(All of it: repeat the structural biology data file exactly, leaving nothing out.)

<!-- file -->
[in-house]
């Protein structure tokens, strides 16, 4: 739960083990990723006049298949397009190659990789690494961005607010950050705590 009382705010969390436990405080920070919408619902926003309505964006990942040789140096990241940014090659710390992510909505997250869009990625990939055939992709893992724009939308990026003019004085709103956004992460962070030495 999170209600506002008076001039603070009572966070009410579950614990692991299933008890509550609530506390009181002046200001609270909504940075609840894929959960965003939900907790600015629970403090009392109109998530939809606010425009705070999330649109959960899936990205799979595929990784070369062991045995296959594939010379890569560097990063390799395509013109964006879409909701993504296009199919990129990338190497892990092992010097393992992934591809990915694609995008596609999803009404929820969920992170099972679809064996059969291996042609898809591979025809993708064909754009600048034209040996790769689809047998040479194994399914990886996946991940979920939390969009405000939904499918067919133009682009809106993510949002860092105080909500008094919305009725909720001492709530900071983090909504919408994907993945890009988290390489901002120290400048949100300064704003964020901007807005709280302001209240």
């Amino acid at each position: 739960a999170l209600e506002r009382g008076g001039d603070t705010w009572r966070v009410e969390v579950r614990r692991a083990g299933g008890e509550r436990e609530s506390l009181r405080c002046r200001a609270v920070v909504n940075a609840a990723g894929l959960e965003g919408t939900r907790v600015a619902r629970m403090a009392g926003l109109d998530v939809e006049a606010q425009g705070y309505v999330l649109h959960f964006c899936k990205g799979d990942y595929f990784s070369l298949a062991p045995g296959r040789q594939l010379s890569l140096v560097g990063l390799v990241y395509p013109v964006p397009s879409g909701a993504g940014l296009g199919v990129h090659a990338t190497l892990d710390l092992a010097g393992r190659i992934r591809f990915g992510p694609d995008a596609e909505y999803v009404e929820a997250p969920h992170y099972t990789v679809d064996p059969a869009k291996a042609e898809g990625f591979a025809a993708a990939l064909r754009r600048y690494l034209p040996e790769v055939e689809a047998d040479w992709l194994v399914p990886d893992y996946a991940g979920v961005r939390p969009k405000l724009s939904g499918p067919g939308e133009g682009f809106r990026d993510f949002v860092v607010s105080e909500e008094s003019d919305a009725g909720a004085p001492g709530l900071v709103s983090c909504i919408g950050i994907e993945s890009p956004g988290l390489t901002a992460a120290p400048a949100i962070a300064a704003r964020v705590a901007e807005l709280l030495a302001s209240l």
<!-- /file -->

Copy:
[in-house]
């Protein structure tokens, strides 16, 4: 739960083990990723006049298949397009190659990789690494961005607010950050705590 009382705010969390436990405080920070919408619902926003309505964006990942040789140096990241940014090659710390992510909505997250869009990625990939055939992709893992724009939308990026003019004085709103956004992460962070030495 999170209600506002008076001039603070009572966070009410579950614990692991299933008890509550609530506390009181002046200001609270909504940075609840894929959960965003939900907790600015629970403090009392109109998530939809606010425009705070999330649109959960899936990205799979595929990784070369062991045995296959594939010379890569560097990063390799395509013109964006879409909701993504296009199919990129990338190497892990092992010097393992992934591809990915694609995008596609999803009404929820969920992170099972679809064996059969291996042609898809591979025809993708064909754009600048034209040996790769689809047998040479194994399914990886996946991940979920939390969009405000939904499918067919133009682009809106993510949002860092105080909500008094919305009725909720001492709530900071983090909504919408994907993945890009988290390489901002120290400048949100300064704003964020901007807005709280302001209240």
């Amino acid at each position: 739960a999170l209600e506002r009382g008076g001039d603070t705010w009572r966070v009410e969390v579950r614990r692991a083990g299933g008890e509550r436990e609530s506390l009181r405080c002046r200001a609270v920070v909504n940075a609840a990723g894929l959960e965003g919408t939900r907790v600015a619902r629970m403090a009392g926003l109109d998530v939809e006049a606010q425009g705070y309505v999330l649109h959960f964006c899936k990205g799979d990942y595929f990784s070369l298949a062991p045995g296959r040789q594939l010379s890569l140096v560097g990063l390799v990241y395509p013109v964006p397009s879409g909701a993504g940014l296009g199919v990129h090659a990338t190497l892990d710390l092992a010097g393992r190659i992934r591809f990915g992510p694609d995008a596609e909505y999803v009404e929820a997250p969920h992170y099972t990789v679809d064996p059969a869009k291996a042609e898809g990625f591979a025809a993708a990939l064909r754009r600048y690494l034209p040996e790769v055939e689809a047998d040479w992709l194994v399914p990886d893992y996946a991940g979920v961005r939390p969009k405000l724009s939904g499918p067919g939308e133009g682009f809106r990026d993510f949002v860092v607010s105080e909500e008094s003019d919305a009725g909720a004085p001492g709530l900071v709103s983090c909504i919408g950050i994907e993945s890009p956004g988290l390489t901002a992460a120290p400048a949100i962070a300064a704003r964020v705590a901007e807005l709280l030495a302001s209240l």